True hope can spark a revolution of goodness because it is a posture towards life that trusts, inspires, sustains. It does so not out of wishful thinking or sunny temperament, but as a gift founded on the most reliable of promises. It is Nurofen for the soul, allowing us confidently to strive for the kingdom of heaven. It’s the can’t-live-without virtue, without which we lose purpose and trajectory. And it informs other virtues. The Canadian author R. J. Anderson wrote: “We need all kinds of books, because there are all kinds of readers. And a story that one person finds depressing and pointless may be the same story that inspires another person to go out and change the world. So read the books that move you, that make you gasp and rage and weep. Read books that challenge and provoke you, books that remind you to examine your assumptions and check your privilege, books that make you question if what is or could be, should be. And leave a little room on your bookshelf for hope. Because none of us can live without it.”[11]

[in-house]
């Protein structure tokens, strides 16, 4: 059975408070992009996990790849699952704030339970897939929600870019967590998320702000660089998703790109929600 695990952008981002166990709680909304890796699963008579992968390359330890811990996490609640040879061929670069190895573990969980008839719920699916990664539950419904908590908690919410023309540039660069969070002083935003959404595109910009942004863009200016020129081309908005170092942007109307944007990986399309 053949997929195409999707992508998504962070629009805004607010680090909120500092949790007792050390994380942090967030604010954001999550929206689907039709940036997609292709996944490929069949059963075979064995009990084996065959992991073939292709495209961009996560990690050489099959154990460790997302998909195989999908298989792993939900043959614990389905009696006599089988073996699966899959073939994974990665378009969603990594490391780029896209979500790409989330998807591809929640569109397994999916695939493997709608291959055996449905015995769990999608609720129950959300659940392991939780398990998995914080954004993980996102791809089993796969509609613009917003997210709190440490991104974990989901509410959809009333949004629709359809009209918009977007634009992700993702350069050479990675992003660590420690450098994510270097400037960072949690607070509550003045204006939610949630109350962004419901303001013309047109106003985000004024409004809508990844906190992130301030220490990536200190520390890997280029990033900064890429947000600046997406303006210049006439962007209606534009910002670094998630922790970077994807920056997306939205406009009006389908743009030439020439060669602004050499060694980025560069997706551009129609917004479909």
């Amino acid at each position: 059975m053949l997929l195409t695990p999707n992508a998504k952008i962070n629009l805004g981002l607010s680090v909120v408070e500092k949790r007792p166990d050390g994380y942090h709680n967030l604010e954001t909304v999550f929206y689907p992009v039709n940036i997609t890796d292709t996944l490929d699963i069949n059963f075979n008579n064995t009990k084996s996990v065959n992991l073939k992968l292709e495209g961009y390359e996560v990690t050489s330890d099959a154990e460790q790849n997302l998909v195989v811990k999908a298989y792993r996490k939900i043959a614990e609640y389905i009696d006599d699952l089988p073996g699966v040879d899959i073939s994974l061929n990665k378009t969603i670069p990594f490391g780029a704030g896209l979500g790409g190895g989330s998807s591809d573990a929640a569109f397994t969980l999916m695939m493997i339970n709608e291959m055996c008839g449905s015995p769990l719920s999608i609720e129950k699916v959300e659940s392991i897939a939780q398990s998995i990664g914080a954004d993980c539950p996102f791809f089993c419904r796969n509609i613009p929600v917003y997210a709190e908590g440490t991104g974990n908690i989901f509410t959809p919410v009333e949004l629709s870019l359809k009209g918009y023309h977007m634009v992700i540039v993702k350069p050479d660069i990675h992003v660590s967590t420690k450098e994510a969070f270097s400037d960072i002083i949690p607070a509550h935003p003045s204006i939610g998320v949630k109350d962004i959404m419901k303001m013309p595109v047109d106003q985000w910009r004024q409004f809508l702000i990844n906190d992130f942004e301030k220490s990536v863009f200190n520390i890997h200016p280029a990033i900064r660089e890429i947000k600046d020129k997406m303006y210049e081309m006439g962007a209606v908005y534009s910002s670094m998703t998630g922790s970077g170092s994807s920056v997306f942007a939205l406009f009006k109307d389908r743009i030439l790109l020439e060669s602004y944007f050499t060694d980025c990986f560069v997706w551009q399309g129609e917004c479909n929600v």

[1] Gabriel Marcel, Homo Viator: Introduction to the Metaphysics of Hope, trans. by Emma Crauford % Paul Seaton, (St. Augustine’s Press, 2010), p. 34ff

[2] Cf. Kate Sweeny, Patrick Carroll, & James Shepperd, “Is Optimism Always Best? Future Outlooks And Preparedness,” Current Directions in Psychological Science, 15(6) (2006), pp. 302-6

[3] Jonathan Sacks, To Heal a Fractured World: The Ethics of Responsibility (Schocken, 2007).

[4] Judith Andres, Worldly Virtue: Moral Ideals and Contemporary Life (Lexington Books, 2015), p. 36

[5] Dt 31:6; Ps 20:7; Isa 40:28-31; Mt 17:20; 19:26; 21:21; Jn 14:27.

[6] 1Thes 1:3; 2Thes 2:16; Rom 4:18; 8:24-5; 12:12; Eph 1:12,18; 4;4; Tit 3:6-7

[7] Cf. Luc Bovens, “The value of hope,” Philosophy and Phenomenological Research, 59(3) (1999), p. 674; Adrienne Martin, “Hopes and dreams,” Philosophy and Phenomenological Research, 83(1) (2011), pp. 148-73

[8] Josef Pieper, Faith, Hope, Love (Ignatius Press, 2011), p.

[9] Friedrich Nietzsche, Thus Spoke Zarathustra, 5

[10] Martha Nussbaum, The Monarchy of Fear: A Philosopher Looks at our Political Crisis (Simon & Schuster, 2018).

[11] R. J. Anderson, “Why I love books for children and teens: the whole story”,